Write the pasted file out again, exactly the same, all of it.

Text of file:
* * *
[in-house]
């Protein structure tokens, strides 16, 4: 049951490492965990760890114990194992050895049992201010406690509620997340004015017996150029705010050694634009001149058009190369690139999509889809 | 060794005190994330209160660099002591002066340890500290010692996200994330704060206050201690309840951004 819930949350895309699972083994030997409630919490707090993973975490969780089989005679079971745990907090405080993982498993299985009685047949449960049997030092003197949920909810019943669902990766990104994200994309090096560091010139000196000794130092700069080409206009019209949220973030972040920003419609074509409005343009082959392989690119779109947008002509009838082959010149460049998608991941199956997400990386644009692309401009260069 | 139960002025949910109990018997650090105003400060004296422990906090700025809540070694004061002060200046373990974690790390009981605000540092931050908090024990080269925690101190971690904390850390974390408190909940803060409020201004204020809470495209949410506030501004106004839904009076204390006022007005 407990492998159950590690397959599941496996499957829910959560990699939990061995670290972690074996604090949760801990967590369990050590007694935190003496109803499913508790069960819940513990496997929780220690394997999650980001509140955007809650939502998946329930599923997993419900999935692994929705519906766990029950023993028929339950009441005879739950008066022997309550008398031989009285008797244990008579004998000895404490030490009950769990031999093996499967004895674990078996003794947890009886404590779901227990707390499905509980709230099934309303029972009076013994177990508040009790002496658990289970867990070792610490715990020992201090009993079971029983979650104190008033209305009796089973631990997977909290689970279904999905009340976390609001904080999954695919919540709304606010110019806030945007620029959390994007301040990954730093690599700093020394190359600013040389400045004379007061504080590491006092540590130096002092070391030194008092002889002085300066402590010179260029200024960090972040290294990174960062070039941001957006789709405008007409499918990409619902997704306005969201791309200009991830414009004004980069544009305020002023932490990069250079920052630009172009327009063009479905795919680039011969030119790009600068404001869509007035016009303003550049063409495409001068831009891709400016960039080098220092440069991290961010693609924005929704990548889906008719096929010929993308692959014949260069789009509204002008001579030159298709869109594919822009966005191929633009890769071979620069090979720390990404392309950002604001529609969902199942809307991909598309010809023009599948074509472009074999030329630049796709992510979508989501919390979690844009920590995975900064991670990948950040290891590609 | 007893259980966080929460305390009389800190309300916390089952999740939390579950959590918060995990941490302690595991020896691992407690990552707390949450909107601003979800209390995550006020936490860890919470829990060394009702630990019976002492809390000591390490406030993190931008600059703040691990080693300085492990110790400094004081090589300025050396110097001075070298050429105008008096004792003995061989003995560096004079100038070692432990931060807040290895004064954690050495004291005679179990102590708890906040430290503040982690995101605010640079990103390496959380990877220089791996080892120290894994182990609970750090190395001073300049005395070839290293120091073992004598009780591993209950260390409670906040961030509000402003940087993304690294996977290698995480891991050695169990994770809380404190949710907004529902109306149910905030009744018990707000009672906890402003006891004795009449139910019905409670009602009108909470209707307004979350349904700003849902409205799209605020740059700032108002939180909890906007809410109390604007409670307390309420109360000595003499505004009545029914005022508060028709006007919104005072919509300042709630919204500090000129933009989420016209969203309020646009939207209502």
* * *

[in-house]
């Protein structure tokens, strides 16, 4: 049951490492965990760890114990194992050895049992201010406690509620997340004015017996150029705010050694634009001149058009190369690139999509889809 | 060794005190994330209160660099002591002066340890500290010692996200994330704060206050201690309840951004 819930949350895309699972083994030997409630919490707090993973975490969780089989005679079971745990907090405080993982498993299985009685047949449960049997030092003197949920909810019943669902990766990104994200994309090096560091010139000196000794130092700069080409206009019209949220973030972040920003419609074509409005343009082959392989690119779109947008002509009838082959010149460049998608991941199956997400990386644009692309401009260069 | 139960002025949910109990018997650090105003400060004296422990906090700025809540070694004061002060200046373990974690790390009981605000540092931050908090024990080269925690101190971690904390850390974390408190909940803060409020201004204020809470495209949410506030501004106004839904009076204390006022007005 407990492998159950590690397959599941496996499957829910959560990699939990061995670290972690074996604090949760801990967590369990050590007694935190003496109803499913508790069960819940513990496997929780220690394997999650980001509140955007809650939502998946329930599923997993419900999935692994929705519906766990029950023993028929339950009441005879739950008066022997309550008398031989009285008797244990008579004998000895404490030490009950769990031999093996499967004895674990078996003794947890009886404590779901227990707390499905509980709230099934309303029972009076013994177990508040009790002496658990289970867990070792610490715990020992201090009993079971029983979650104190008033209305009796089973631990997977909290689970279904999905009340976390609001904080999954695919919540709304606010110019806030945007620029959390994007301040990954730093690599700093020394190359600013040389400045004379007061504080590491006092540590130096002092070391030194008092002889002085300066402590010179260029200024960090972040290294990174960062070039941001957006789709405008007409499918990409619902997704306005969201791309200009991830414009004004980069544009305020002023932490990069250079920052630009172009327009063009479905795919680039011969030119790009600068404001869509007035016009303003550049063409495409001068831009891709400016960039080098220092440069991290961010693609924005929704990548889906008719096929010929993308692959014949260069789009509204002008001579030159298709869109594919822009966005191929633009890769071979620069090979720390990404392309950002604001529609969902199942809307991909598309010809023009599948074509472009074999030329630049796709992510979508989501919390979690844009920590995975900064991670990948950040290891590609 | 007893259980966080929460305390009389800190309300916390089952999740939390579950959590918060995990941490302690595991020896691992407690990552707390949450909107601003979800209390995550006020936490860890919470829990060394009702630990019976002492809390000591390490406030993190931008600059703040691990080693300085492990110790400094004081090589300025050396110097001075070298050429105008008096004792003995061989003995560096004079100038070692432990931060807040290895004064954690050495004291005679179990102590708890906040430290503040982690995101605010640079990103390496959380990877220089791996080892120290894994182990609970750090190395001073300049005395070839290293120091073992004598009780591993209950260390409670906040961030509000402003940087993304690294996977290698995480891991050695169990994770809380404190949710907004529902109306149910905030009744018990707000009672906890402003006891004795009449139910019905409670009602009108909470209707307004979350349904700003849902409205799209605020740059700032108002939180909890906007809410109390604007409670307390309420109360000595003499505004009545029914005022508060028709006007919104005072919509300042709630919204500090000129933009989420016209969203309020646009939207209502």